Your behavior appears to be a little unusual. Please verify that you are not a bot.

EPA to offer grant funding for projects aimed at reducing diesel emissions

January 28, 2019 By    

The U.S. Environmental Protection Agency (EPA) announced the availability of grant funding to implement projects aimed at reducing emissions from the nation’s existing fleet of older diesel engines.

According to the EPA, about $40 million in Diesel Emission Reduction Program grant funding will be awarded to eligible applicants, subject to the availability of funds. Eligible medium and heavy-duty diesel trucks and buses may be replaced with alternative fuel vehicles, including those that run on propane autogas, as long as the replacement vehicle is powered by a 2016 model year or newer certified engine, the EPA says.

“By financially supporting projects that upgrade aging diesel engines, EPA is helping improve their efficiency and reduce air pollution throughout the nation,” says Andrew Wheeler, EPA acting administrator. “From our grant programs to our new Cleaner Trucks Initiative, EPA is taking important steps to help modernize heavy-duty trucks and provide cleaner, more efficient methods of transportation that will protect the environment and keep our economy growing.”

Eligible applicants include regional, state, local or tribal agencies, or port authorities with jurisdiction over transportation or air quality. Nonprofit organizations may apply if they provide pollution reduction or educational services to diesel fleet owners or have, as its principal purpose, the promotion of transportation or air quality.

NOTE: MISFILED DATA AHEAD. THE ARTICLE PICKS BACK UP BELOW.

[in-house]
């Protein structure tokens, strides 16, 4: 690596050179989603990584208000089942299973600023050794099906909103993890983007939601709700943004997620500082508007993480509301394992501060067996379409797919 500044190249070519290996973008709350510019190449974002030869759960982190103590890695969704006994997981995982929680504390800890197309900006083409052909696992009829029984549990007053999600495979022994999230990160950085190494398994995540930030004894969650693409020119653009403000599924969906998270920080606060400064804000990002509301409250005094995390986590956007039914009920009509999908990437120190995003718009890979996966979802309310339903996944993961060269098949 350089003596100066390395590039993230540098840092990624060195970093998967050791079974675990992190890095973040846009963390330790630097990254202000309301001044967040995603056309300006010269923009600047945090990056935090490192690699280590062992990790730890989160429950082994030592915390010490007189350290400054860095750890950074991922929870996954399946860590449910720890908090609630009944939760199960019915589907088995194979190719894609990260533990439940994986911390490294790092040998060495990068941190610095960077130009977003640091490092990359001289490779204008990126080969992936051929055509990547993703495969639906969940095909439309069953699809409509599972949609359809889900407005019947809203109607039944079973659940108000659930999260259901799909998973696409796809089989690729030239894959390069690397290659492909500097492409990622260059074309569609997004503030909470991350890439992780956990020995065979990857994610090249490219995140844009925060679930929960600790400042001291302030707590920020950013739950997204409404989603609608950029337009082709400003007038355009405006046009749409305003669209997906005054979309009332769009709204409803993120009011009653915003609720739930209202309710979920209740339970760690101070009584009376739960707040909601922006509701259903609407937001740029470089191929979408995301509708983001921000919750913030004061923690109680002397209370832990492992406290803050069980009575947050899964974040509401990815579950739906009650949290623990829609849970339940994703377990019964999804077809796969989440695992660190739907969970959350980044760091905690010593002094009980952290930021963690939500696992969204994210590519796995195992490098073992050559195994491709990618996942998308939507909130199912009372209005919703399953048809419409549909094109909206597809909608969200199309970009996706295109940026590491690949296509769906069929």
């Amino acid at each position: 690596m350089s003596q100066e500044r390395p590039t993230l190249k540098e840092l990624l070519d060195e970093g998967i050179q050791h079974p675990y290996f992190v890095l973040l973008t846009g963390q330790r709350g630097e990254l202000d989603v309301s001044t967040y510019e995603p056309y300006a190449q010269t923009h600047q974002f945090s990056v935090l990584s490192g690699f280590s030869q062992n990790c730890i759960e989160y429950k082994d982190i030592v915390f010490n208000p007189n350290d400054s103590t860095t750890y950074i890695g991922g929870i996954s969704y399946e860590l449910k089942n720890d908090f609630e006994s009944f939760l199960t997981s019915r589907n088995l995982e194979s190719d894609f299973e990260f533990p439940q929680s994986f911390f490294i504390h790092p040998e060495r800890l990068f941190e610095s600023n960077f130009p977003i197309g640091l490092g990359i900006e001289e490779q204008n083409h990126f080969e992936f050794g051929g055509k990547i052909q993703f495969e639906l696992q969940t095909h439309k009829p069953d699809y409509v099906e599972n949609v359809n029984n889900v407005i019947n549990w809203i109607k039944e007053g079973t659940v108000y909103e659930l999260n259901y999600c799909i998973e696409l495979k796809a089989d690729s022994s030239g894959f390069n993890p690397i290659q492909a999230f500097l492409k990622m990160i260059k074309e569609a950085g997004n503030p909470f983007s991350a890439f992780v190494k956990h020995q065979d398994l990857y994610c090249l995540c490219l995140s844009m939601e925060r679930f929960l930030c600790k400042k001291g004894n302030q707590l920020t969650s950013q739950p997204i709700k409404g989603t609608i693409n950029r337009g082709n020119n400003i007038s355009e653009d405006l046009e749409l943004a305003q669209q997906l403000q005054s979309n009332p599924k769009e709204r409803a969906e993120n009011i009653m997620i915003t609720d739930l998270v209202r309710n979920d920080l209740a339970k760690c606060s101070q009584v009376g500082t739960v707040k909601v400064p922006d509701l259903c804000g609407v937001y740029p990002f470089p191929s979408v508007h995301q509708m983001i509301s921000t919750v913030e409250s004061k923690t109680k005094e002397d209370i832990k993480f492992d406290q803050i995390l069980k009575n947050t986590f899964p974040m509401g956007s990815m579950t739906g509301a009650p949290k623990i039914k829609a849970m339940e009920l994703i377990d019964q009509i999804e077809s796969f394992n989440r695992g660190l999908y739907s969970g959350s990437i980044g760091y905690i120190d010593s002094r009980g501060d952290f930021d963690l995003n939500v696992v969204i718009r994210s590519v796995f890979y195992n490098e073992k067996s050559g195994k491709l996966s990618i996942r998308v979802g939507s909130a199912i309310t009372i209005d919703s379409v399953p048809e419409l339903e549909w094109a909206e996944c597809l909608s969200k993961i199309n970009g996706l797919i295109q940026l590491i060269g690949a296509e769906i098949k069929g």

Applicants may apply until March 6.

The EPA is soliciting nationwide applications for projects that significantly reduce diesel emissions and exposure, especially from fleets operating at goods movements facilities in areas designated as having poor air quality.

According to the EPA, priority for funding will be given to projects that engage and benefit local communities and applicants that demonstrate their ability to promote and continue efforts to reduce emissions after the project has ended.

The EPA anticipates awarding between 40 to 80 assistance agreements. Applicants must request funding from the EPA regional office that covers the geographic project location. According to the EPA, the maximum amount of federal funding that may be requested per application varies by region. The region breakdown is as follows:

Region 1 (Connecticut, Massachusetts, Maine, New Hampshire, Rhode Island, Vermont) will accept proposals requesting up to $1 million in grant funds.

Region 2 (New Jersey, New York, Puerto Rico, U.S. Virgin Islands) will accept proposals requesting up to $2.5 million in grant funds.

Region 3 (Delaware, District of Columbia, Maryland, Pennsylvania, Virginia, West Virginia) will accept proposals requesting up to $2.5 million in grant funds.

Region 4 (Alabama, Georgia, Florida, Kentucky, Mississippi, North Carolina, South Carolina, Tennessee) will accept proposals requesting up to $2 million in grant funds.

*Featured photo: PERC

This article is tagged with , , and posted in News
Avatar photo

About the Author:

Joe McCarthy was an associate editor at LP Gas Magazine.

Comments are currently closed.